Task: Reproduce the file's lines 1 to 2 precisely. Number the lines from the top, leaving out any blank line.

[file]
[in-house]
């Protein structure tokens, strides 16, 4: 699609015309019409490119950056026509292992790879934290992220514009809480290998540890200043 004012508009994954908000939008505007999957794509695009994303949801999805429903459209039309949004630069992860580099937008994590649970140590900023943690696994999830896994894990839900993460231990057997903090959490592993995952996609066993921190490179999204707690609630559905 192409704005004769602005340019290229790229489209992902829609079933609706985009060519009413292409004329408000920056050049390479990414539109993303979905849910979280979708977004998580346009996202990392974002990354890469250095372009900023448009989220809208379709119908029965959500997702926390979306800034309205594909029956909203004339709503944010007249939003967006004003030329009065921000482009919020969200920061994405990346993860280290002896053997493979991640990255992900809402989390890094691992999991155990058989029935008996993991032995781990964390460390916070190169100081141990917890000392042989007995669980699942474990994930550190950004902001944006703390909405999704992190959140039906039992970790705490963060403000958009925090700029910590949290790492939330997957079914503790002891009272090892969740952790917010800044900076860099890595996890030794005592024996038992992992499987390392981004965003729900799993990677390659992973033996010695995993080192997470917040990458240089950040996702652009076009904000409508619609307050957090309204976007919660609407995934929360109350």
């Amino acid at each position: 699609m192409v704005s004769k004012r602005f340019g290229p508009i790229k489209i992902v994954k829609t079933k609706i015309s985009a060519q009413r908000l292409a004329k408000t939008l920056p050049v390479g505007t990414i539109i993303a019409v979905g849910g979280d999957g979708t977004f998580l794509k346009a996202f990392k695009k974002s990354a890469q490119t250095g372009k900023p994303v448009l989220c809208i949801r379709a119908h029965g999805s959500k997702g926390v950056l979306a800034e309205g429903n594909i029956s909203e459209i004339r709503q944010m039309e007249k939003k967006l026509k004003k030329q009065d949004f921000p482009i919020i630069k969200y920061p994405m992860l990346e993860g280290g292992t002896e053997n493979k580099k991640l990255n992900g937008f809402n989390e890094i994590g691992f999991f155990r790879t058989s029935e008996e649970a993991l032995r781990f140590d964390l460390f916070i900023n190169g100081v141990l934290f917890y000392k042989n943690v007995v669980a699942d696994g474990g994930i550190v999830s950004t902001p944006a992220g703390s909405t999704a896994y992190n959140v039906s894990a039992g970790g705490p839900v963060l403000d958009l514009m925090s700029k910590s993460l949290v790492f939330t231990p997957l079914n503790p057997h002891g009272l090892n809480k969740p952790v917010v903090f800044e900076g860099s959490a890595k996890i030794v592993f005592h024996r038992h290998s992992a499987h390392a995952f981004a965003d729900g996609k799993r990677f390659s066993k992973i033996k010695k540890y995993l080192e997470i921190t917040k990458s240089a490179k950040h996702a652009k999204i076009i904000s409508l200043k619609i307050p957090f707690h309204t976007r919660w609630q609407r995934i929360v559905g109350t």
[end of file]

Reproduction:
[in-house]
């Protein structure tokens, strides 16, 4: 699609015309019409490119950056026509292992790879934290992220514009809480290998540890200043 004012508009994954908000939008505007999957794509695009994303949801999805429903459209039309949004630069992860580099937008994590649970140590900023943690696994999830896994894990839900993460231990057997903090959490592993995952996609066993921190490179999204707690609630559905 192409704005004769602005340019290229790229489209992902829609079933609706985009060519009413292409004329408000920056050049390479990414539109993303979905849910979280979708977004998580346009996202990392974002990354890469250095372009900023448009989220809208379709119908029965959500997702926390979306800034309205594909029956909203004339709503944010007249939003967006004003030329009065921000482009919020969200920061994405990346993860280290002896053997493979991640990255992900809402989390890094691992999991155990058989029935008996993991032995781990964390460390916070190169100081141990917890000392042989007995669980699942474990994930550190950004902001944006703390909405999704992190959140039906039992970790705490963060403000958009925090700029910590949290790492939330997957079914503790002891009272090892969740952790917010800044900076860099890595996890030794005592024996038992992992499987390392981004965003729900799993990677390659992973033996010695995993080192997470917040990458240089950040996702652009076009904000409508619609307050957090309204976007919660609407995934929360109350």